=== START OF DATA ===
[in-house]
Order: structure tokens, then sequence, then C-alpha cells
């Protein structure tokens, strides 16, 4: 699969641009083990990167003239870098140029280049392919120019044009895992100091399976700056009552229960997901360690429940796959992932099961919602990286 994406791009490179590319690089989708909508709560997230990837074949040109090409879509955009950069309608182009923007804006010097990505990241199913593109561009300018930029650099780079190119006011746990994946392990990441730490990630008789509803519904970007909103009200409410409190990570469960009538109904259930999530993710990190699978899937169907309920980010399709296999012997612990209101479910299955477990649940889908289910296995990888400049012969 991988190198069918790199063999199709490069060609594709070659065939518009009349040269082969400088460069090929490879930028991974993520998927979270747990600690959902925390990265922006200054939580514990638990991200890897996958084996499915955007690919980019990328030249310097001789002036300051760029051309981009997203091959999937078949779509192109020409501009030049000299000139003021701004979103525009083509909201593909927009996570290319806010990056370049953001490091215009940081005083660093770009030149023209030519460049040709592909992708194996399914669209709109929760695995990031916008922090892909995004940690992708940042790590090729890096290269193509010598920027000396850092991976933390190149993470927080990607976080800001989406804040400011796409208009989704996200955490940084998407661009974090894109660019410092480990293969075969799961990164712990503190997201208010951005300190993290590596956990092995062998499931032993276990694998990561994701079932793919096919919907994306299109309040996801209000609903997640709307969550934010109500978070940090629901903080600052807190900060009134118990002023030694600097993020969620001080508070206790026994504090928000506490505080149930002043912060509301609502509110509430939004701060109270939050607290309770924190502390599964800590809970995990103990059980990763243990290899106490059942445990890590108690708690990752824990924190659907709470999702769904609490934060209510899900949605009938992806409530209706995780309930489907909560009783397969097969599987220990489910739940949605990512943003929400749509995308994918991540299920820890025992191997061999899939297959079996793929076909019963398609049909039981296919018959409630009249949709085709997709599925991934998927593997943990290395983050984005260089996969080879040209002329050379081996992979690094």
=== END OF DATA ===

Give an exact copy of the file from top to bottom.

[in-house]
Order: structure tokens, then sequence, then C-alpha cells
């Protein structure tokens, strides 16, 4: 699969641009083990990167003239870098140029280049392919120019044009895992100091399976700056009552229960997901360690429940796959992932099961919602990286 994406791009490179590319690089989708909508709560997230990837074949040109090409879509955009950069309608182009923007804006010097990505990241199913593109561009300018930029650099780079190119006011746990994946392990990441730490990630008789509803519904970007909103009200409410409190990570469960009538109904259930999530993710990190699978899937169907309920980010399709296999012997612990209101479910299955477990649940889908289910296995990888400049012969 991988190198069918790199063999199709490069060609594709070659065939518009009349040269082969400088460069090929490879930028991974993520998927979270747990600690959902925390990265922006200054939580514990638990991200890897996958084996499915955007690919980019990328030249310097001789002036300051760029051309981009997203091959999937078949779509192109020409501009030049000299000139003021701004979103525009083509909201593909927009996570290319806010990056370049953001490091215009940081005083660093770009030149023209030519460049040709592909992708194996399914669209709109929760695995990031916008922090892909995004940690992708940042790590090729890096290269193509010598920027000396850092991976933390190149993470927080990607976080800001989406804040400011796409208009989704996200955490940084998407661009974090894109660019410092480990293969075969799961990164712990503190997201208010951005300190993290590596956990092995062998499931032993276990694998990561994701079932793919096919919907994306299109309040996801209000609903997640709307969550934010109500978070940090629901903080600052807190900060009134118990002023030694600097993020969620001080508070206790026994504090928000506490505080149930002043912060509301609502509110509430939004701060109270939050607290309770924190502390599964800590809970995990103990059980990763243990290899106490059942445990890590108690708690990752824990924190659907709470999702769904609490934060209510899900949605009938992806409530209706995780309930489907909560009783397969097969599987220990489910739940949605990512943003929400749509995308994918991540299920820890025992191997061999899939297959079996793929076909019963398609049909039981296919018959409630009249949709085709997709599925991934998927593997943990290395983050984005260089996969080879040209002329050379081996992979690094």